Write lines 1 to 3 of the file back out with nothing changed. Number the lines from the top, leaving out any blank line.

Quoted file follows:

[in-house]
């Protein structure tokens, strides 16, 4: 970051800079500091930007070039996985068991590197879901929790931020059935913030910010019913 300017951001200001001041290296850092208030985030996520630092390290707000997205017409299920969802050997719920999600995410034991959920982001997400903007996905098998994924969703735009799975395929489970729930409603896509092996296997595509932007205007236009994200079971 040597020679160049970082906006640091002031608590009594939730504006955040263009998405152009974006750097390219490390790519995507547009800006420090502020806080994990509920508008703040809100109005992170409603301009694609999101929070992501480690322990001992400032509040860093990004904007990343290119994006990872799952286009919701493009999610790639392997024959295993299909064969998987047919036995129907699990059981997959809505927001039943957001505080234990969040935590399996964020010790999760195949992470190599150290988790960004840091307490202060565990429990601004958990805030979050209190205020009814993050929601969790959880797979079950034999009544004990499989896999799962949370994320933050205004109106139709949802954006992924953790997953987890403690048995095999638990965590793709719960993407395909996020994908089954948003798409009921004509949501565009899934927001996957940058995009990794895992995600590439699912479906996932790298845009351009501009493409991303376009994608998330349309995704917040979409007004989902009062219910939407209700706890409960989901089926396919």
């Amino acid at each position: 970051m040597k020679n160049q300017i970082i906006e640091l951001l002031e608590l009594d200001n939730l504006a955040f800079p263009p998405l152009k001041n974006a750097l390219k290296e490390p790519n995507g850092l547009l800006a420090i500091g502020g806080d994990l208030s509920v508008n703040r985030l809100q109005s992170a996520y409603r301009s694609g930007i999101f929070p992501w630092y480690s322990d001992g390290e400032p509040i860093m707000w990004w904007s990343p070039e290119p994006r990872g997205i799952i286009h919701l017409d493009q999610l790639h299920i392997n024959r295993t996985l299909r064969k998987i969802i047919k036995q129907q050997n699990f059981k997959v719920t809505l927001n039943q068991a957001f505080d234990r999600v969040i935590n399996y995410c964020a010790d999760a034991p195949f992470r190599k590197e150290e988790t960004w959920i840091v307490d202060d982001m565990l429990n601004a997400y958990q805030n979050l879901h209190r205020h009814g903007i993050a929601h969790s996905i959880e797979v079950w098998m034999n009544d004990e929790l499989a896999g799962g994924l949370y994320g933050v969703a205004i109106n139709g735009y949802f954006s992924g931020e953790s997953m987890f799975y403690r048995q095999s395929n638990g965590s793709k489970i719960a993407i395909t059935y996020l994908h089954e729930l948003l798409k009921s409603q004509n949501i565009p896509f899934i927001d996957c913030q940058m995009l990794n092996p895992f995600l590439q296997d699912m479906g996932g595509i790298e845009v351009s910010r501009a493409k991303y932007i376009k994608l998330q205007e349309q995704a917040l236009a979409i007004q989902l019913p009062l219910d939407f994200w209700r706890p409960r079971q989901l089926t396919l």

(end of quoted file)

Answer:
[in-house]
């Protein structure tokens, strides 16, 4: 970051800079500091930007070039996985068991590197879901929790931020059935913030910010019913 300017951001200001001041290296850092208030985030996520630092390290707000997205017409299920969802050997719920999600995410034991959920982001997400903007996905098998994924969703735009799975395929489970729930409603896509092996296997595509932007205007236009994200079971 040597020679160049970082906006640091002031608590009594939730504006955040263009998405152009974006750097390219490390790519995507547009800006420090502020806080994990509920508008703040809100109005992170409603301009694609999101929070992501480690322990001992400032509040860093990004904007990343290119994006990872799952286009919701493009999610790639392997024959295993299909064969998987047919036995129907699990059981997959809505927001039943957001505080234990969040935590399996964020010790999760195949992470190599150290988790960004840091307490202060565990429990601004958990805030979050209190205020009814993050929601969790959880797979079950034999009544004990499989896999799962949370994320933050205004109106139709949802954006992924953790997953987890403690048995095999638990965590793709719960993407395909996020994908089954948003798409009921004509949501565009899934927001996957940058995009990794895992995600590439699912479906996932790298845009351009501009493409991303376009994608998330349309995704917040979409007004989902009062219910939407209700706890409960989901089926396919």
């Amino acid at each position: 970051m040597k020679n160049q300017i970082i906006e640091l951001l002031e608590l009594d200001n939730l504006a955040f800079p263009p998405l152009k001041n974006a750097l390219k290296e490390p790519n995507g850092l547009l800006a420090i500091g502020g806080d994990l208030s509920v508008n703040r985030l809100q109005s992170a996520y409603r301009s694609g930007i999101f929070p992501w630092y480690s322990d001992g390290e400032p509040i860093m707000w990004w904007s990343p070039e290119p994006r990872g997205i799952i286009h919701l017409d493009q999610l790639h299920i392997n024959r295993t996985l299909r064969k998987i969802i047919k036995q129907q050997n699990f059981k997959v719920t809505l927001n039943q068991a957001f505080d234990r999600v969040i935590n399996y995410c964020a010790d999760a034991p195949f992470r190599k590197e150290e988790t960004w959920i840091v307490d202060d982001m565990l429990n601004a997400y958990q805030n979050l879901h209190r205020h009814g903007i993050a929601h969790s996905i959880e797979v079950w098998m034999n009544d004990e929790l499989a896999g799962g994924l949370y994320g933050v969703a205004i109106n139709g735009y949802f954006s992924g931020e953790s997953m987890f799975y403690r048995q095999s395929n638990g965590s793709k489970i719960a993407i395909t059935y996020l994908h089954e729930l948003l798409k009921s409603q004509n949501i565009p896509f899934i927001d996957c913030q940058m995009l990794n092996p895992f995600l590439q296997d699912m479906g996932g595509i790298e845009v351009s910010r501009a493409k991303y932007i376009k994608l998330q205007e349309q995704a917040l236009a979409i007004q989902l019913p009062l219910d939407f994200w209700r706890p409960r079971q989901l089926t396919l």